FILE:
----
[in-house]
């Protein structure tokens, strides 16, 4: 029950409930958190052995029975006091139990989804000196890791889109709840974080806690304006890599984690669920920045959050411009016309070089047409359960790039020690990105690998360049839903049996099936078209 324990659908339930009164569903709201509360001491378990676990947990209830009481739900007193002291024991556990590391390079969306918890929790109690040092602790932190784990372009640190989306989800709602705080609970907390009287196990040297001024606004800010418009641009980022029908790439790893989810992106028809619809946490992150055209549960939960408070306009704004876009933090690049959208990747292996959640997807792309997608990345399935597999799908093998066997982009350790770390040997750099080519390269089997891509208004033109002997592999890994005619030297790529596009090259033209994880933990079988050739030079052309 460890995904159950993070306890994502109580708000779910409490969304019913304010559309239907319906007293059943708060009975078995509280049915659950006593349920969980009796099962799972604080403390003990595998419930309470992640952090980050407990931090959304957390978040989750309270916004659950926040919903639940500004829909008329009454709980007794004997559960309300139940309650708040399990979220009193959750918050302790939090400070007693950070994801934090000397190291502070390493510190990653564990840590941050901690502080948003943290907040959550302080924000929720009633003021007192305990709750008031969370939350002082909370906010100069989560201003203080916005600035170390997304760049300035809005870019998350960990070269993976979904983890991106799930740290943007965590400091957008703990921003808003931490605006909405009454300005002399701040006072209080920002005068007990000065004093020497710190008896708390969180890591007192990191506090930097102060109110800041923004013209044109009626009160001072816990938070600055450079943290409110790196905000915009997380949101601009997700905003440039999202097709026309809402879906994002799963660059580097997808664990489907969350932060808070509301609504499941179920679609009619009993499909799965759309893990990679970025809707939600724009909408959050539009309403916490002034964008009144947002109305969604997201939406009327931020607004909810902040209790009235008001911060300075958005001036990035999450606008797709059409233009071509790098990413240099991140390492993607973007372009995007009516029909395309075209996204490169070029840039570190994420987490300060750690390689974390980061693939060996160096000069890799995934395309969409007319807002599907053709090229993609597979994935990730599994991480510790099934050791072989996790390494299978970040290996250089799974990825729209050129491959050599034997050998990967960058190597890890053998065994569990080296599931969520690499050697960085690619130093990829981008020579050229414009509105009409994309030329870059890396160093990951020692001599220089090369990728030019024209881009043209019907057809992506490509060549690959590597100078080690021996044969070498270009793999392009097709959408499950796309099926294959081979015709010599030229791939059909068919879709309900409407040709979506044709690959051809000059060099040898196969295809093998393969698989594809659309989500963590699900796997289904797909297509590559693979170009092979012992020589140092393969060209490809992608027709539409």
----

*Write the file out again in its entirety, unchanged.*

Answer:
[in-house]
């Protein structure tokens, strides 16, 4: 029950409930958190052995029975006091139990989804000196890791889109709840974080806690304006890599984690669920920045959050411009016309070089047409359960790039020690990105690998360049839903049996099936078209 324990659908339930009164569903709201509360001491378990676990947990209830009481739900007193002291024991556990590391390079969306918890929790109690040092602790932190784990372009640190989306989800709602705080609970907390009287196990040297001024606004800010418009641009980022029908790439790893989810992106028809619809946490992150055209549960939960408070306009704004876009933090690049959208990747292996959640997807792309997608990345399935597999799908093998066997982009350790770390040997750099080519390269089997891509208004033109002997592999890994005619030297790529596009090259033209994880933990079988050739030079052309 460890995904159950993070306890994502109580708000779910409490969304019913304010559309239907319906007293059943708060009975078995509280049915659950006593349920969980009796099962799972604080403390003990595998419930309470992640952090980050407990931090959304957390978040989750309270916004659950926040919903639940500004829909008329009454709980007794004997559960309300139940309650708040399990979220009193959750918050302790939090400070007693950070994801934090000397190291502070390493510190990653564990840590941050901690502080948003943290907040959550302080924000929720009633003021007192305990709750008031969370939350002082909370906010100069989560201003203080916005600035170390997304760049300035809005870019998350960990070269993976979904983890991106799930740290943007965590400091957008703990921003808003931490605006909405009454300005002399701040006072209080920002005068007990000065004093020497710190008896708390969180890591007192990191506090930097102060109110800041923004013209044109009626009160001072816990938070600055450079943290409110790196905000915009997380949101601009997700905003440039999202097709026309809402879906994002799963660059580097997808664990489907969350932060808070509301609504499941179920679609009619009993499909799965759309893990990679970025809707939600724009909408959050539009309403916490002034964008009144947002109305969604997201939406009327931020607004909810902040209790009235008001911060300075958005001036990035999450606008797709059409233009071509790098990413240099991140390492993607973007372009995007009516029909395309075209996204490169070029840039570190994420987490300060750690390689974390980061693939060996160096000069890799995934395309969409007319807002599907053709090229993609597979994935990730599994991480510790099934050791072989996790390494299978970040290996250089799974990825729209050129491959050599034997050998990967960058190597890890053998065994569990080296599931969520690499050697960085690619130093990829981008020579050229414009509105009409994309030329870059890396160093990951020692001599220089090369990728030019024209881009043209019907057809992506490509060549690959590597100078080690021996044969070498270009793999392009097709959408499950796309099926294959081979015709010599030229791939059909068919879709309900409407040709979506044709690959051809000059060099040898196969295809093998393969698989594809659309989500963590699900796997289904797909297509590559693979170009092979012992020589140092393969060209490809992608027709539409």